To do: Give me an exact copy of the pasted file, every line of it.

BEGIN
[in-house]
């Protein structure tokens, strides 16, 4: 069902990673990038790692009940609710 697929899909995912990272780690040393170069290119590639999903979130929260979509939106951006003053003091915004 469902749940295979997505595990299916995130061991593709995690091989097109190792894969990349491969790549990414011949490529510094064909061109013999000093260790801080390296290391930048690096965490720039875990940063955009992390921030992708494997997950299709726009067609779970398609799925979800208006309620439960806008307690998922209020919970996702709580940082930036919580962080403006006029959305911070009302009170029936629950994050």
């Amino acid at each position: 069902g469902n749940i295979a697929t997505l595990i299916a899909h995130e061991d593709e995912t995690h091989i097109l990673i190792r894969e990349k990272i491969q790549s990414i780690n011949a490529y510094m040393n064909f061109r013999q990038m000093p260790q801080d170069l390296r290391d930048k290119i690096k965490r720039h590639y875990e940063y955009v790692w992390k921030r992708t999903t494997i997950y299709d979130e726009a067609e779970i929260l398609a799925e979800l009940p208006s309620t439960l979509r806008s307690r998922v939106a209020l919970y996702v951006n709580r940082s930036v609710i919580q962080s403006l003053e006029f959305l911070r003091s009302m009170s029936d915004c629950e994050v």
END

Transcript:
[in-house]
């Protein structure tokens, strides 16, 4: 069902990673990038790692009940609710 697929899909995912990272780690040393170069290119590639999903979130929260979509939106951006003053003091915004 469902749940295979997505595990299916995130061991593709995690091989097109190792894969990349491969790549990414011949490529510094064909061109013999000093260790801080390296290391930048690096965490720039875990940063955009992390921030992708494997997950299709726009067609779970398609799925979800208006309620439960806008307690998922209020919970996702709580940082930036919580962080403006006029959305911070009302009170029936629950994050």
């Amino acid at each position: 069902g469902n749940i295979a697929t997505l595990i299916a899909h995130e061991d593709e995912t995690h091989i097109l990673i190792r894969e990349k990272i491969q790549s990414i780690n011949a490529y510094m040393n064909f061109r013999q990038m000093p260790q801080d170069l390296r290391d930048k290119i690096k965490r720039h590639y875990e940063y955009v790692w992390k921030r992708t999903t494997i997950y299709d979130e726009a067609e779970i929260l398609a799925e979800l009940p208006s309620t439960l979509r806008s307690r998922v939106a209020l919970y996702v951006n709580r940082s930036v609710i919580q962080s403006l003053e006029f959305l911070r003091s009302m009170s029936d915004c629950e994050v």